Low interest rates naturally prompt investors to move into new asset classes as they seek micro goals to fit within macro themes. In particular, levered or unlevered investments in income-generating investments are of overwhelming interest.
The two most popular vehicles for income creation are (at least now, it seems) levered or unlevered real estate, as well as dividend stock investing.
As with anything in finance, there’s a ratio (or twenty) for that. One ratio I see in the blogosphere is the so-called “yield on cost.” Yield on cost describes the current yield based on the investors’ initial investment.
Problems with simplistic ratios
Yield on cost has its purpose. For example, if I buy a property today for $100,000 and generate $10,000 in net rental income from the property, I could accurately describe my yield on cost as 10%. The same is obviously also true for any number of alternative investments. Say…common or preferred shares of stock.
The problem, however, is the yield on cost, though interesting, has no tangible value past the initial time of purchase. Here’s why: it’s built upon the current yield against the historical cost. I’m completely ignoring the asset’s current value if I look at yield on cost.
Suppose I were to have purchased a $10,000 home in 1970 which I rent out for a total net rental profit of $10,000 per year. My yield on cost is 100%! I’m very obviously a very talented investor, right?
There’s not enough information to know. If my $10,000 in unlevered rental income is derived from a property with a current value of $300,000, I’m clearly a very poor investor. Alas, historical yield on cost is often used to justify holding any cash-flowing asset even at valuations that are much too high.
When yield on cost matters
Yield on cost truly matters once. It matters on the day you buy an asset.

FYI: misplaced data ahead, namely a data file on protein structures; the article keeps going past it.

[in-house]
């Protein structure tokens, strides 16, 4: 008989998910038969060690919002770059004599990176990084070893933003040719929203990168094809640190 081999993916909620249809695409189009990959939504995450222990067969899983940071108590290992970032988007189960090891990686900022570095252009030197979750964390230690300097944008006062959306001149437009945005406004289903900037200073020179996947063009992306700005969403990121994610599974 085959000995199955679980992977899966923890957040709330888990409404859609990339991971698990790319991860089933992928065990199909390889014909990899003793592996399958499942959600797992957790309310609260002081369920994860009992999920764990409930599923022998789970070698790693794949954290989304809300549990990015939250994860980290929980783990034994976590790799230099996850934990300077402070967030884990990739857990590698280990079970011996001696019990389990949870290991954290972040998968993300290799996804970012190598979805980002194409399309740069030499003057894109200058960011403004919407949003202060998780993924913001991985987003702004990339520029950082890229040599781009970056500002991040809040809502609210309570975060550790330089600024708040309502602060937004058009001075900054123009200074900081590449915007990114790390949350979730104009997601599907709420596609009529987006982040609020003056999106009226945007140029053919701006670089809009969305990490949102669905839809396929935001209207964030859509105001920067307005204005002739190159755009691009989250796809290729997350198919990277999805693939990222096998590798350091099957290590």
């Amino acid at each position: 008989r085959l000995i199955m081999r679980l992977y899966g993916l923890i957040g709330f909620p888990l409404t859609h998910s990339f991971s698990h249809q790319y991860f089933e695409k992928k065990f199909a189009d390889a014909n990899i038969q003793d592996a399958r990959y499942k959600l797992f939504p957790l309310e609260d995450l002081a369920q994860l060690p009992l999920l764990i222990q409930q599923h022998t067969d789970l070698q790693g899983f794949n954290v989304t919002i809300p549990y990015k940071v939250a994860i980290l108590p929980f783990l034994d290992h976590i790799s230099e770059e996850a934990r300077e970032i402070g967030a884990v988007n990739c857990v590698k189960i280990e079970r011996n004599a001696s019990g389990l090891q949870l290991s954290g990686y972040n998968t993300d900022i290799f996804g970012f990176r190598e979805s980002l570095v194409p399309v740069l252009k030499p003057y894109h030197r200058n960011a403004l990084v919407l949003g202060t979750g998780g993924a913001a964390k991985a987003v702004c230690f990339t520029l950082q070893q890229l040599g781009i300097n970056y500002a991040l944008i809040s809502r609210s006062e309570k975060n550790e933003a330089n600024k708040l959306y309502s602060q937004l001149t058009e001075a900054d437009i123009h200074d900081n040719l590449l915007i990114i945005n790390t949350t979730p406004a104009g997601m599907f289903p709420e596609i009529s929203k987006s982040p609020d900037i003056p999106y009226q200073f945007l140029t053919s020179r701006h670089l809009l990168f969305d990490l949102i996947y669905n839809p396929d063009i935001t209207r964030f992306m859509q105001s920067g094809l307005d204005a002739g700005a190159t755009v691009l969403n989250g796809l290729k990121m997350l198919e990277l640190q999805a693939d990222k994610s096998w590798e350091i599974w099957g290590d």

Past that awesome adrenaline filled day, yield on cost ceases to matter.
What matters at that point is your yield on tax-adjusted sale price. I made that up, but the yield on tax-adjusted sale price is the yield of an income asset against the current amount you would stand to receive (less taxes) from the sale of this particular asset.
I insert taxes into the equation because many investors forget just how much of a factor taxation plays in an investment. Case in point: if I own $100,000 of stock that yields $10k in annual income, I may have a cost basis of $60,000. Therefore, the remaining $40,000 is subject to capital gains taxes. At 15%, that works out to a total sale price of $100,000 less $6,000 in taxes for $94,000.
So, should I sell this investment, I’ll have a $6,000 tax liability immediately. Any new investment idea must be at least 6.38% better to jump over that hurdle. See why Warren Buffett’s favorite investment period is “forever?” He essentially delays capital gains taxes forever, and ever, and ever. Capital gains taxes represent a real cash cost, which is much better delayed, or, in Berkshire Hathaway’s case, pushed off forever.
Anyway, if at any point you’re holding a stock that is overvalued but offers an excellent yield on cost, consider again the idea of selling it. Keep taxes in mind, though. If the over/undervalued spread is larger than the tax consequences, let it go. I see far too many people justifying their positions based on a very old average initial investment. Sunk costs are irrelevant, except when it comes to taxation. Consider your purchase price only when the IRS wants its fair share.